“Far from happy” Preposition followed by an adjective?

It occurs me that in such sentences as

He is far from happy.

However, just as the critics are not of one mind in their criticism, so they are far from united on what to do.

the preposition from is followed by adjectives. Since prepositions by definition are placed before nouns/noun phrases, I wonder if far from is a unique case. Are there other similar cases? I can’t think of any.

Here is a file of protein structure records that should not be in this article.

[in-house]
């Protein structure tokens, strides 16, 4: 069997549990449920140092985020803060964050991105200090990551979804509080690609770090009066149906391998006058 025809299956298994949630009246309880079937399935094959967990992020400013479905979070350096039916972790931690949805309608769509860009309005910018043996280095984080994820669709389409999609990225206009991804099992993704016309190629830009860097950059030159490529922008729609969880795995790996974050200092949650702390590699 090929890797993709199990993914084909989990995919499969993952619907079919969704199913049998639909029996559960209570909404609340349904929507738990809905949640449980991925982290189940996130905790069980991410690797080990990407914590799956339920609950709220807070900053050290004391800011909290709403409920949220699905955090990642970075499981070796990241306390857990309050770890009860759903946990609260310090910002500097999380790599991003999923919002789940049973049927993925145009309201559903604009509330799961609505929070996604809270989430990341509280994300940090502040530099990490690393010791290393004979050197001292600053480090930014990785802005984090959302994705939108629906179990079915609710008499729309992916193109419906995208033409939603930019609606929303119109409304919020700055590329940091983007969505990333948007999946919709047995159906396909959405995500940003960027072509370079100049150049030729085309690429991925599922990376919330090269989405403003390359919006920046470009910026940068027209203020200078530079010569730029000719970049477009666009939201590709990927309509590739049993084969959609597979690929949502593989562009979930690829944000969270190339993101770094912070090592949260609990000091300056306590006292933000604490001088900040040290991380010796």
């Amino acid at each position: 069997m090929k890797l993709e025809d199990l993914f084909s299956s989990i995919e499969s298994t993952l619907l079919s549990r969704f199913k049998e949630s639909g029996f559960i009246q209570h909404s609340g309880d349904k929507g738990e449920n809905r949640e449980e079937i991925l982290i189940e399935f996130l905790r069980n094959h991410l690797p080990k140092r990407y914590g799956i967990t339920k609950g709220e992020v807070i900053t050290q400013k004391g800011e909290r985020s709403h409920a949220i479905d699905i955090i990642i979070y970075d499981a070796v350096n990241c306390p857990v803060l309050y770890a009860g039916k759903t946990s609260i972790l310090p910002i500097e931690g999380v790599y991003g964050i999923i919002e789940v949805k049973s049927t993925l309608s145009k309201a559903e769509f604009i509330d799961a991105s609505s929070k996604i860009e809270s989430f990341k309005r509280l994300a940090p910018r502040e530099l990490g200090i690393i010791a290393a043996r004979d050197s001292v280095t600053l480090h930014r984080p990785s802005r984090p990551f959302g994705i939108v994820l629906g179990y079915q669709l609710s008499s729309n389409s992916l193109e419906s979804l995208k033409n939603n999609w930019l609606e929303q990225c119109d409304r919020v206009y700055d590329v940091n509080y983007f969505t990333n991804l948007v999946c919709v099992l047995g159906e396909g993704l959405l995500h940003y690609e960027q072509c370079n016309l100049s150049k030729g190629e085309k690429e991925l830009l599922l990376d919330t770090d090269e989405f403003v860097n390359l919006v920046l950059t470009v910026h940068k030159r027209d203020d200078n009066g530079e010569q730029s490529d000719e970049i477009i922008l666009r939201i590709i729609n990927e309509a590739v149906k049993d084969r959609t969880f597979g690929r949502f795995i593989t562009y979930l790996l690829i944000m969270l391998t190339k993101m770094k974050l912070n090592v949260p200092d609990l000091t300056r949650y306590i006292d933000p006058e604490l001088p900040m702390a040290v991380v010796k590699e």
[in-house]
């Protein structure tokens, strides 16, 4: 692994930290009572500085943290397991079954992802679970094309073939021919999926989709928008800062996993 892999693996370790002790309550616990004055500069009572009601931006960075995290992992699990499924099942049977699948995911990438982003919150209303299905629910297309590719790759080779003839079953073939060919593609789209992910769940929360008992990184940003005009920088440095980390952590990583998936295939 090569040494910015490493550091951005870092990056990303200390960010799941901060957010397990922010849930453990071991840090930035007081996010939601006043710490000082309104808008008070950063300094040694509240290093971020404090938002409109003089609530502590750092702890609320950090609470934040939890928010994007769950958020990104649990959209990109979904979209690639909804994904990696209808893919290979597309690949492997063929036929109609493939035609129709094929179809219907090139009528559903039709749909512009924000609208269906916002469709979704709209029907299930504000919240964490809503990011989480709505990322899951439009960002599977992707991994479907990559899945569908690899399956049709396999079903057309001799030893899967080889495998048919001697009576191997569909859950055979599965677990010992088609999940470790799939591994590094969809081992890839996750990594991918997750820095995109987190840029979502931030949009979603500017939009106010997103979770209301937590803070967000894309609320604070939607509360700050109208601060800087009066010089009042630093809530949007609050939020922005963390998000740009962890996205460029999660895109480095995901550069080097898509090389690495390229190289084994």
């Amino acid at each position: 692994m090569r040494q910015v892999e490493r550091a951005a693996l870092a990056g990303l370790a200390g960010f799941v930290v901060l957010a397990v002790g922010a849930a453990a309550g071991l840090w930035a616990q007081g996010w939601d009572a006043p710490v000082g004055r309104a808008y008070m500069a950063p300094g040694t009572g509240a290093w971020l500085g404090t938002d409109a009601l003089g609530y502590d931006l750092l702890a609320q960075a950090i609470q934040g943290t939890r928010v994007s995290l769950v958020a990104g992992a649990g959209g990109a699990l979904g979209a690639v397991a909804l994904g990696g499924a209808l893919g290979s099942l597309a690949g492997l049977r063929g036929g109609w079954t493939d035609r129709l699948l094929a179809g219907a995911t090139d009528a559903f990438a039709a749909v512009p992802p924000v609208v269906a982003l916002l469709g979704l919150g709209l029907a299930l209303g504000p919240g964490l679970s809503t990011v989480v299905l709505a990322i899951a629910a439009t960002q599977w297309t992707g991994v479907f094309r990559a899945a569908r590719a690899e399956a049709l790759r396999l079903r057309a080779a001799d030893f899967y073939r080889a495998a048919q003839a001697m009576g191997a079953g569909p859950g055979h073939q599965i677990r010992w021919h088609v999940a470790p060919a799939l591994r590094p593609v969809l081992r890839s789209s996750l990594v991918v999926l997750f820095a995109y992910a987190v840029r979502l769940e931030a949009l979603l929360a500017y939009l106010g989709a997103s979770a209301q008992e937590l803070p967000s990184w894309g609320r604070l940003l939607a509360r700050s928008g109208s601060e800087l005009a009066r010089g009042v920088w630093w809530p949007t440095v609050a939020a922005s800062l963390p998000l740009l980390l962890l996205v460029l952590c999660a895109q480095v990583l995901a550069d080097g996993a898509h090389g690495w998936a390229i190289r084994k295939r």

Is this simply an omission of being? Does this omission occur with other prepositions?


There are many similar constructions in English, where a preposition doesn’t take a noun object: “take for granted“, “next to useless”, “close to perfect”.

Source : Link , Question Author : Eddie Kal , Answer Author : Mark Beadles

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